WHEN IT RAINS IT POURS
A few nights ago, my husband and I noticed an unusual and fast-moving storm with clouds, blue rain and light tumbling and pushing each other up the side of the mountain. We jumped in the car and headed out to where we knew the ensuing precipitation would soon be rushing off the red rock in waterfalls.
As we turned off onto the dirt (now muddy) road toward the waterfalls, several vehicles pulled over on the opposite side of the highway. We continued on, sinking in the saturated sand and decided to turn around when the road became a lake. We parked the car and ran across the highway to see what others had stopped to view.
We were amazed at the volume of water and debris gushing through Kane Wash which is normally dry as a bone. Trees and brush were flattened and bowed over by the rush, while Indian soap, created by saponins in the yucca plant and the turbulence of the water, foamed in eddies on either side of the flow racing out of the narrow canyon.
The next day, I could hardly contain myself with the thought and promise of mud formations fashioned by the flood's receding. I climbed down into the wash, the stream now a trickle, but had to climb back up and hike down a different way as the mud at the mouth was too quaggy to traverse.
The conditions on the other side made for easier walking. I love to step into the soft, wet sand, its color and consistency like dark brown sugar. I've yet to taste it, though.
I was not disappointed with the flood's carvings and cuts, the topmost layer a deep, dark brown clay with a texture like black leather. I'm guessing the burnt-umber color came from the steep slopes of the La Sal mountains which bore the brunt of the storm as well as experienced a wild fire earlier this summer. A distinct smoky smell permeated the air. Frog-hopping over rocks and wading back and forth across the creek, I was overcome by the simple, yet elegant beauty sculpted by such a ravaging event.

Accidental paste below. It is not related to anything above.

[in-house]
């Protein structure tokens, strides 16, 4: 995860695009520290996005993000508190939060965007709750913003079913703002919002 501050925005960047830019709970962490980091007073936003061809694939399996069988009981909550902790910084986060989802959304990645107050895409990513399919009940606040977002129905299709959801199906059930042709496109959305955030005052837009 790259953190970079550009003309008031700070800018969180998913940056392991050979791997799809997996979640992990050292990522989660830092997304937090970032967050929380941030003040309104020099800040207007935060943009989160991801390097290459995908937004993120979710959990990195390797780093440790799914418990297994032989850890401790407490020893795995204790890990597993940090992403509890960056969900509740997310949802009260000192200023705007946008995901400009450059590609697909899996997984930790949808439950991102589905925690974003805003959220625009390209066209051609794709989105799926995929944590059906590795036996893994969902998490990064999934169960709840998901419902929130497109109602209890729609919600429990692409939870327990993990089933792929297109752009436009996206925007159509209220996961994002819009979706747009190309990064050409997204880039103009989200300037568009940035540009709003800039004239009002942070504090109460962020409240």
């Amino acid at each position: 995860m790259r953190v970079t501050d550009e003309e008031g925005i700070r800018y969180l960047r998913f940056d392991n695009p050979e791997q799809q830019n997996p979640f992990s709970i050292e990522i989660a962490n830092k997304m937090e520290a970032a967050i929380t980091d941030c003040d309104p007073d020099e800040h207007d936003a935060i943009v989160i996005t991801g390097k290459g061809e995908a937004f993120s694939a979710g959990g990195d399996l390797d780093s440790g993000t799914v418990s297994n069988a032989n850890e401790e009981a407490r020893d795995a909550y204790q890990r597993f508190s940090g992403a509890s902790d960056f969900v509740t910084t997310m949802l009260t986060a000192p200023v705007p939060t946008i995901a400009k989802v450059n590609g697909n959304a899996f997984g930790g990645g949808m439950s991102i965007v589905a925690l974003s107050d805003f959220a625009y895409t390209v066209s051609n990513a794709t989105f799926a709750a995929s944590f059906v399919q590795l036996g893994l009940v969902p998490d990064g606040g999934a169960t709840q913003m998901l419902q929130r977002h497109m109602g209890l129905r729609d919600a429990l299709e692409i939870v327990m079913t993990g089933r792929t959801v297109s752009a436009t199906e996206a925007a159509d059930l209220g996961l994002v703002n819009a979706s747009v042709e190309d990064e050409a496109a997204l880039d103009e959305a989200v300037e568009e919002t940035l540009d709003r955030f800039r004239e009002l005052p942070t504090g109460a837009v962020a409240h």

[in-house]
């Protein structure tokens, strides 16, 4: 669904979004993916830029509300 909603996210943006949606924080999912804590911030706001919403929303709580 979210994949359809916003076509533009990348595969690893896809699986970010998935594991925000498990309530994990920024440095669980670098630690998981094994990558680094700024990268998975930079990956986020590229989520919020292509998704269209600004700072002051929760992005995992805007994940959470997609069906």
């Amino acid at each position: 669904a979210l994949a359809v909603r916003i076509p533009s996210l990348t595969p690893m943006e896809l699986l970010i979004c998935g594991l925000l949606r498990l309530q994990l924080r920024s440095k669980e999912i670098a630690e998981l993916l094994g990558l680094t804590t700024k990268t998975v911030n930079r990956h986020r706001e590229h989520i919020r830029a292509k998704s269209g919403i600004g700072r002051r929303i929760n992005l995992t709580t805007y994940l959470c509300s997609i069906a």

All of the above is just back-story and lead-up to some interesting and serendipitous artistic opportunities that flowed like a flash flood the following day. Several weeks ago, I received an email from a woman who asked if I was related to or knew of a person who shared my last name. She had stumbled across my website searching for this person and along with her inquiry about her friend, she was interested in the price of my prints. After several months of no contact, I received an email this day from her saying she and her friend were now engaged and they wanted to use one of my photo's for their wedding announcement as well as hang a few prints in their home.
On the same day, I discussed the writing of a series of articles with the editor of Landscape Photography Magazine, an online publication with stunning photos and informative articles: http://landscapephotographymagazine.com/.
Neither of these opportunities are set in stone. Both are still the soft clay of time, experience, and a commingling of debris and foamy contemplation, which I will mold and sculpt into works of art. The initial thrill and surge from such engagements will dwindle with time as the push of production and deadlines add their carvings to the mix.
But today, I'm still caught up in the frothy flow waiting to sink my feet into the impressionable sands of inspiration.
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